Single Women in Sixties and Seventies Popular Culture
Katherine J. Lehman
Long before Carrie Bradshaw in Sex and the City, there was Mary Richards in The Mary Tyler Moore Show. Every week, as Mary flung her beret into the air while the theme song proclaimed, You’re gonna make it after all, it seemed that young, independent women like herself had finally arrived. But as Katherine Lehman reveals, the struggle to create accurate portrayals of successful single women for American TV and cinema during the 1960s and 1970s wasnt as simple as the toss of a hat.
Those Girls is the first book to focus exclusively on struggles to define the single girl character in TV and film during a transformative period in American society. Lehman has scoured a wide range of source materials—unstudied film and television scripts, magazines, novels, and advertisements—to demonstrate how controversial female characters pitted fears of societal breakdown against the growing momentum of the womens rights movement.
“An impressively researched, analytically nuanced study.”
—Women’s Review of Books
“Carefully researched, engagingly written, and resonant for contemporary scholarship, the book represents a valuable contribution to feminist media history and to the broader study of American social history. Above all, her account works against the tendency to homogenize both women’s experience and popular culture.”
—American Historical ReviewSee all reviews...
“Parts of this work really soar. Lehman is particularly adept at demonstrating just how quickly sitcom portrayals of working women reflected social changes. . . . Similarly, Lehman compellingly describes how ideas about sexual liberation for women became juxtaposed against messages of concern along with a certain amount of blaming the victim first in television police dramas and then in films such as Looking for Mr. Goodbar (1977). . . . [This is an early work of promise by someone who] [Lehman] . . . clearly has the gift for finding the social significance in what most Americans regarded as little more than mindless entertainment.”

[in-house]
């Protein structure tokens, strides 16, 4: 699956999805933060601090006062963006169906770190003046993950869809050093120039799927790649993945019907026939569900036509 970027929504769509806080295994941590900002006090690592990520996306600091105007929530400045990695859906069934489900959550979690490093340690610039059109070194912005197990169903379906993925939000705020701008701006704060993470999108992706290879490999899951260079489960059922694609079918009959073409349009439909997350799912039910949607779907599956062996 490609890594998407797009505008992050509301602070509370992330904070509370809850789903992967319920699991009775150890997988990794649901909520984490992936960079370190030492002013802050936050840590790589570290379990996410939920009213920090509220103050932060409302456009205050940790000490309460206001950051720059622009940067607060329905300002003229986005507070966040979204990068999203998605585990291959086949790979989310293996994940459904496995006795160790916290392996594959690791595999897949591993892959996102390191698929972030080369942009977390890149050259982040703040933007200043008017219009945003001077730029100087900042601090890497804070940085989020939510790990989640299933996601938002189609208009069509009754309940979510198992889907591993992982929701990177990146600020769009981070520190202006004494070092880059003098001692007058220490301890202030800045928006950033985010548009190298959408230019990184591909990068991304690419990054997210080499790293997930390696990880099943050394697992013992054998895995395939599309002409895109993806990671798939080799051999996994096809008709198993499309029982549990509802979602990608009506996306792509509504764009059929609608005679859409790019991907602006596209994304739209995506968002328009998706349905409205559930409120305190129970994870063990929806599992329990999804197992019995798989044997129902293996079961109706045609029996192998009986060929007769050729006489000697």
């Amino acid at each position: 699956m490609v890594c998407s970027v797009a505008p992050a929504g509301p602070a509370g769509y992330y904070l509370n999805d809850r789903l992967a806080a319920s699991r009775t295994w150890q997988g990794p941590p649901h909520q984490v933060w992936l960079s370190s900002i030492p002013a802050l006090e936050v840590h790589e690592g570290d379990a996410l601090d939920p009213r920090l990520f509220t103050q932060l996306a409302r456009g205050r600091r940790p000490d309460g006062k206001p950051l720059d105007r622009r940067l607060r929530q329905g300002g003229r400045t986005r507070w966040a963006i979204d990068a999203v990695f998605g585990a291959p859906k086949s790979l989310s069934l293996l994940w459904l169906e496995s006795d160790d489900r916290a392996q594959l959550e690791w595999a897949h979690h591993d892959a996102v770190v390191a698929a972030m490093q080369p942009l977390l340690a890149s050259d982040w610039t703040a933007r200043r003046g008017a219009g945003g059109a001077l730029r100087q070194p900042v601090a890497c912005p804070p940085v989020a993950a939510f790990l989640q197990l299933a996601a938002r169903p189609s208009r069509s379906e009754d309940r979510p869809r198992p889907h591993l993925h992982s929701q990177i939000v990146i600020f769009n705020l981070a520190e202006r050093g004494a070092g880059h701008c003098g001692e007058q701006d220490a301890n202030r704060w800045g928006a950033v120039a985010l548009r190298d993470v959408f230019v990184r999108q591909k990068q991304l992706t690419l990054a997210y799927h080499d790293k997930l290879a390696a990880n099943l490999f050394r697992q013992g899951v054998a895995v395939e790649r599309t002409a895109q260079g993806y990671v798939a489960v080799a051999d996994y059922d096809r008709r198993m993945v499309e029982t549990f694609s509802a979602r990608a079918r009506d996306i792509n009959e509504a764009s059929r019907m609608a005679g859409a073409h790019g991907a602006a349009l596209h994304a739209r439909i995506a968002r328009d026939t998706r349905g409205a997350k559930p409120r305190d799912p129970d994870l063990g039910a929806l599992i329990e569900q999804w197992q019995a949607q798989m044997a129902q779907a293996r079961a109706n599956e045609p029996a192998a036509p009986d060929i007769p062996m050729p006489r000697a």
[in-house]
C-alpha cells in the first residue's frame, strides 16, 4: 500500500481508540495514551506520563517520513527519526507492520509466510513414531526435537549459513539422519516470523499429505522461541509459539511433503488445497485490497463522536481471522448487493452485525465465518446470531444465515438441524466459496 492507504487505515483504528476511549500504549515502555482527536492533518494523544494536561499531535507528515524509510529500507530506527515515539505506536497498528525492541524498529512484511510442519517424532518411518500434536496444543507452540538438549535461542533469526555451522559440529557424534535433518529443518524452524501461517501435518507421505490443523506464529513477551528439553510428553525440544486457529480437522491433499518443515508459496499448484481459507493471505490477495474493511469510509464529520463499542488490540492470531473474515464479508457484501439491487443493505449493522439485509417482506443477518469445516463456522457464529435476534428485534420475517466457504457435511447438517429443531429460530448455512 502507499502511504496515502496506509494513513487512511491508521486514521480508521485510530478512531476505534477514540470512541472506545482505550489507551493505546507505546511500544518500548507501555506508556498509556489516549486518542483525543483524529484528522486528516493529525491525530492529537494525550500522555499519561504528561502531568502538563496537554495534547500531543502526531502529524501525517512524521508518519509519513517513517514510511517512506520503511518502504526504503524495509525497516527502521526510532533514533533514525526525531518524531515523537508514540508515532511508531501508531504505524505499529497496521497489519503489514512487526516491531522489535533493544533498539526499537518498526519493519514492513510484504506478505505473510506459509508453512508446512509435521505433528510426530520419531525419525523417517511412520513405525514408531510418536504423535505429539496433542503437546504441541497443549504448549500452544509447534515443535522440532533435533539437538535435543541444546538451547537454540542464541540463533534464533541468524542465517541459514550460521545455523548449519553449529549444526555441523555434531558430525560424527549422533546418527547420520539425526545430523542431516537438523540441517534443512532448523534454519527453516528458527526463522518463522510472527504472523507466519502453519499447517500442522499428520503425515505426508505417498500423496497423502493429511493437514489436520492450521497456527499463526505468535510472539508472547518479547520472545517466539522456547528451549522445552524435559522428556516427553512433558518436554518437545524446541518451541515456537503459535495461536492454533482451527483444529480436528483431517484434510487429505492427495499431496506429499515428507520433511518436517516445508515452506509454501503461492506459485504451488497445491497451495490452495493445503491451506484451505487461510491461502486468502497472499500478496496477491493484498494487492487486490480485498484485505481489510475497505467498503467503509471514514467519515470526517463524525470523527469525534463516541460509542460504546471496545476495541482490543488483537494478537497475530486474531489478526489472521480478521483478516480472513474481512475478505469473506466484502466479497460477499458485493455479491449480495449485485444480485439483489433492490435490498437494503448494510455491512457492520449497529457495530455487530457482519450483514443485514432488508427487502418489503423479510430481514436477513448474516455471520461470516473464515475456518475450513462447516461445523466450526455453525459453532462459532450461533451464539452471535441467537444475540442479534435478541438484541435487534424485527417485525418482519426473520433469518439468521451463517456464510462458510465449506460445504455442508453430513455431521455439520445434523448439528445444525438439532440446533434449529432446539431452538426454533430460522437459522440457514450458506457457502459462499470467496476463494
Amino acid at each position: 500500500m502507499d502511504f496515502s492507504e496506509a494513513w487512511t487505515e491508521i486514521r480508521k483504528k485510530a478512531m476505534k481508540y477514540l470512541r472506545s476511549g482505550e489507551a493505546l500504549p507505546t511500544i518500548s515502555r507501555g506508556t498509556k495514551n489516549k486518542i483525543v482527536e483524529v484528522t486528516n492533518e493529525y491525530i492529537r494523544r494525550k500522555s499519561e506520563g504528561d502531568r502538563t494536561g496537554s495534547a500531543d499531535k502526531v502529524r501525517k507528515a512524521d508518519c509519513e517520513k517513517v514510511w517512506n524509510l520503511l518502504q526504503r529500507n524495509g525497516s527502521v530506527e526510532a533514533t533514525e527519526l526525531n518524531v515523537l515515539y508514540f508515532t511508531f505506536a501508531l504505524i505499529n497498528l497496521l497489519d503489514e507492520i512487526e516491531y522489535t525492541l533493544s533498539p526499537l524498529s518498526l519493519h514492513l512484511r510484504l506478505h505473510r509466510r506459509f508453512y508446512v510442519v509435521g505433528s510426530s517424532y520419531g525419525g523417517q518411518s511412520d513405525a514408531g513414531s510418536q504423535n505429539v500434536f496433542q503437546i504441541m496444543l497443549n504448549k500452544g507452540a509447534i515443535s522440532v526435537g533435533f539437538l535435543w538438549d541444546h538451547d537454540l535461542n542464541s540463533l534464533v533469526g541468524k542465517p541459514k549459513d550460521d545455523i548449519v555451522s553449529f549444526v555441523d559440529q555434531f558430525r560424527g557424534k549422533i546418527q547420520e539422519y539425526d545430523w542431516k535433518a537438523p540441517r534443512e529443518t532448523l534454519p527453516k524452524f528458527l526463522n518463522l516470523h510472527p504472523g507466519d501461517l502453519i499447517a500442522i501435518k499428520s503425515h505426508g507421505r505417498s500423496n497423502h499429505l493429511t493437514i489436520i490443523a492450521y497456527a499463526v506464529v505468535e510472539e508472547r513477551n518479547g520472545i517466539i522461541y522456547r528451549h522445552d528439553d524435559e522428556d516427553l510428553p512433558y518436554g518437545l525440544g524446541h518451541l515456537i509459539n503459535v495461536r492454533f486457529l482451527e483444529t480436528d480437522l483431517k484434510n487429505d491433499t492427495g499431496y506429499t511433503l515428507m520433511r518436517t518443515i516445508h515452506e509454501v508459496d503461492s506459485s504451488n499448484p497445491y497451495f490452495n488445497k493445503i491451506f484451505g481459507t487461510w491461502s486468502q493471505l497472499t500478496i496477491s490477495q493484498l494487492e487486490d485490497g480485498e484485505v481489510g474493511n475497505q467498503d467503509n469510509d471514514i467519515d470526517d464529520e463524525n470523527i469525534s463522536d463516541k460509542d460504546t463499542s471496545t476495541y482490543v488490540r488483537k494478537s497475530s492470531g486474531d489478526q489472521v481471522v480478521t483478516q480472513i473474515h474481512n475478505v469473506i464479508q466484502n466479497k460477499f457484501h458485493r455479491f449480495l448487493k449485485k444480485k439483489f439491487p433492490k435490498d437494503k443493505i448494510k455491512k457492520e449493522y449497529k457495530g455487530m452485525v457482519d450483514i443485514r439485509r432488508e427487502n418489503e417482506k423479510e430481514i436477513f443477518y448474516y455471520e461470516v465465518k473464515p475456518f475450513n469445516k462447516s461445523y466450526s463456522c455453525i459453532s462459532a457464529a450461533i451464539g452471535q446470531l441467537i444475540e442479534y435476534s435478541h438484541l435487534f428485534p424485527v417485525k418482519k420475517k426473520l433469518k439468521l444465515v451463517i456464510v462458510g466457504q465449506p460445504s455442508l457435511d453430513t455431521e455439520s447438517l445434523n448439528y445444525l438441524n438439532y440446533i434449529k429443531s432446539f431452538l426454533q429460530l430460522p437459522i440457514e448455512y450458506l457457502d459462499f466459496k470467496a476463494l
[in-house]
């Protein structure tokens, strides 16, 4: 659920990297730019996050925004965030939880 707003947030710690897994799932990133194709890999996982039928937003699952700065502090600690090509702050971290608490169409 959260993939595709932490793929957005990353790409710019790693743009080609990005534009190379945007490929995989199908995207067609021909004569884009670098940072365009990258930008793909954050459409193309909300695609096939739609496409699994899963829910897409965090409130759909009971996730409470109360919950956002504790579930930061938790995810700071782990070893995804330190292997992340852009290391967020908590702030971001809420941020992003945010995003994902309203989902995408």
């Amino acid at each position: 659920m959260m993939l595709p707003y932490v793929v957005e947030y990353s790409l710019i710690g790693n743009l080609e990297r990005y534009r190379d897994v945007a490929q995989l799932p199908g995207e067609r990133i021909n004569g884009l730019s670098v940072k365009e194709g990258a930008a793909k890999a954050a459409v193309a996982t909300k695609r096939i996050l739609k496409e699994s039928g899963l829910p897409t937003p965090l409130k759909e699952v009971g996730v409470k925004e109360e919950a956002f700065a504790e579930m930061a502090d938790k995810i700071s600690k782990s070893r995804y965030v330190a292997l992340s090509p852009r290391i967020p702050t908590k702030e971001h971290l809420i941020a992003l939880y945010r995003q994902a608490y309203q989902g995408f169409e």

—Journal of American History
“An intriguing book.”
“This engaging, lively look at “bachelorettes” in popular culture of the 1960s and 1970s is simultaneously scholarly and accessible; it is also quite comprehensive. A sharp, smart, and informed writer, Lehman knows the territory well and did copious research to include as many key figures as possible. Highly recommended.”
“Ranging across diverse media, genres, and audiences, Lehman artfully maps the motivations, meanings, and contradictions that both liberated and limited the ‘single girl’ in the American imagination.”
—Bonnie J. Dow, author of Prime-Time Feminists: Television, Media Culture, and the Women’s Movement Since 1970
“Carefully researched, beautifully written, this is a must-read book for anyone who wants to understand the cultural and social roots of the modern women’s movement.”
—Ruth Rosen, author of The World Split Open: How the Modern Womens Movement Changed America
“This is feminist cultural history at its best!”
—Elana Levine, author of Wallowing in Sex: The New Sexual Culture of 1970s American TelevisionSee fewer reviews...
Lehmans book focuses on the single girl—an unmarried career woman in her 20s or 30s—to show how this character type symbolized sweeping changes in womens roles. Analyzing films and programs against broader conceptions of womens sexual and social roles, she uncovers deep-seated fears in a nation accustomed to depictions of single women yearning for matrimony. Yet, as television began to reflect public acceptance of career women, series such as Police Woman and Wonder Woman proved that heroines could wield both strength and femininity—while movies like Looking for Mr. Goodbar cautioned viewers against carrying new-found freedom too far.
Lehman takes us behind the scenes in Hollywood to show us the production decisions and censorship negotiations that shaped these characters before they even made it to the screen. She includes often-overlooked sources such as the TV series Get Christie Love and Ebony magazine to give us a richer understanding of how women of color negotiated urban singles life. And she reveals how trailblazing characters continue to influence portrayals of single women in shows like Mad Men.
This entertaining and insightful study examines familiar characters caught between the competing fears and aspirations of a society rethinking its understanding of social and sexual mores. Those Girls reassesses feminine genres that are often marginalized in media scholarship and contributes to a greater valuation of the unmarried, independent woman in America.